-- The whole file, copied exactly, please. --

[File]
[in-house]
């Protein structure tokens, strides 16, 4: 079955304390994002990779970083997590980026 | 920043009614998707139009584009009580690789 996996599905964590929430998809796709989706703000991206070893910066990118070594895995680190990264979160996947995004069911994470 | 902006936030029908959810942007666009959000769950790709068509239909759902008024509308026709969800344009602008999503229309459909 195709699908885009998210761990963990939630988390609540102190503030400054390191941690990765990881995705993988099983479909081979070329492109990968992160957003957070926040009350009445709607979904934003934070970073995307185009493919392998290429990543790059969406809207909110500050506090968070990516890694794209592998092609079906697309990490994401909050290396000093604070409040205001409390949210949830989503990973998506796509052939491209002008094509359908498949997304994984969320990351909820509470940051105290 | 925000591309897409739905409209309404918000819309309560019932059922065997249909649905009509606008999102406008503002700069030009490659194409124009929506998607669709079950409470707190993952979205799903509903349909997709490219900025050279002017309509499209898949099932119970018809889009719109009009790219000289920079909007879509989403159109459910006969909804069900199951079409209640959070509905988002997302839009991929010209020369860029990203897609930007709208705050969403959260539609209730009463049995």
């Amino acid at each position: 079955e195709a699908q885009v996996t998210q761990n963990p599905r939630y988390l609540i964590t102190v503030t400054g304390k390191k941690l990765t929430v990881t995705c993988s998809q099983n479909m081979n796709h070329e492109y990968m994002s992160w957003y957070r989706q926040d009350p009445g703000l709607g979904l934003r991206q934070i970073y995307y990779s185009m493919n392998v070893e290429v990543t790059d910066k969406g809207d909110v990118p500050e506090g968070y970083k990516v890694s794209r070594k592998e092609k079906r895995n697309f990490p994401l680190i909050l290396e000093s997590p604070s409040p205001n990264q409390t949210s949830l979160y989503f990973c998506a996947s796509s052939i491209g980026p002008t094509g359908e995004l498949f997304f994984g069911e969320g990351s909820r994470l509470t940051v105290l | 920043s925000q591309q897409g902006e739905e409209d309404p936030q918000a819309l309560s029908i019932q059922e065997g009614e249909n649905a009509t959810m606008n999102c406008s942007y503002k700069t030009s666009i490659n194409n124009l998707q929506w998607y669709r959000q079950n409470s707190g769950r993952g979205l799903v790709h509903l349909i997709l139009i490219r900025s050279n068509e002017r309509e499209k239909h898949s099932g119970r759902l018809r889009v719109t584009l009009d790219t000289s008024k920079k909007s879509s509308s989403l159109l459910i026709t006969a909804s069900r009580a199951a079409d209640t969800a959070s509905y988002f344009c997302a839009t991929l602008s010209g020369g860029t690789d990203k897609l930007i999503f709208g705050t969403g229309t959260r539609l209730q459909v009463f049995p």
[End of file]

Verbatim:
[in-house]
């Protein structure tokens, strides 16, 4: 079955304390994002990779970083997590980026 | 920043009614998707139009584009009580690789 996996599905964590929430998809796709989706703000991206070893910066990118070594895995680190990264979160996947995004069911994470 | 902006936030029908959810942007666009959000769950790709068509239909759902008024509308026709969800344009602008999503229309459909 195709699908885009998210761990963990939630988390609540102190503030400054390191941690990765990881995705993988099983479909081979070329492109990968992160957003957070926040009350009445709607979904934003934070970073995307185009493919392998290429990543790059969406809207909110500050506090968070990516890694794209592998092609079906697309990490994401909050290396000093604070409040205001409390949210949830989503990973998506796509052939491209002008094509359908498949997304994984969320990351909820509470940051105290 | 925000591309897409739905409209309404918000819309309560019932059922065997249909649905009509606008999102406008503002700069030009490659194409124009929506998607669709079950409470707190993952979205799903509903349909997709490219900025050279002017309509499209898949099932119970018809889009719109009009790219000289920079909007879509989403159109459910006969909804069900199951079409209640959070509905988002997302839009991929010209020369860029990203897609930007709208705050969403959260539609209730009463049995």
């Amino acid at each position: 079955e195709a699908q885009v996996t998210q761990n963990p599905r939630y988390l609540i964590t102190v503030t400054g304390k390191k941690l990765t929430v990881t995705c993988s998809q099983n479909m081979n796709h070329e492109y990968m994002s992160w957003y957070r989706q926040d009350p009445g703000l709607g979904l934003r991206q934070i970073y995307y990779s185009m493919n392998v070893e290429v990543t790059d910066k969406g809207d909110v990118p500050e506090g968070y970083k990516v890694s794209r070594k592998e092609k079906r895995n697309f990490p994401l680190i909050l290396e000093s997590p604070s409040p205001n990264q409390t949210s949830l979160y989503f990973c998506a996947s796509s052939i491209g980026p002008t094509g359908e995004l498949f997304f994984g069911e969320g990351s909820r994470l509470t940051v105290l | 920043s925000q591309q897409g902006e739905e409209d309404p936030q918000a819309l309560s029908i019932q059922e065997g009614e249909n649905a009509t959810m606008n999102c406008s942007y503002k700069t030009s666009i490659n194409n124009l998707q929506w998607y669709r959000q079950n409470s707190g769950r993952g979205l799903v790709h509903l349909i997709l139009i490219r900025s050279n068509e002017r309509e499209k239909h898949s099932g119970r759902l018809r889009v719109t584009l009009d790219t000289s008024k920079k909007s879509s509308s989403l159109l459910i026709t006969a909804s069900r009580a199951a079409d209640t969800a959070s509905y988002f344009c997302a839009t991929l602008s010209g020369g860029t690789d990203k897609l930007i999503f709208g705050t969403g229309t959260r539609l209730q459909v009463f049995p």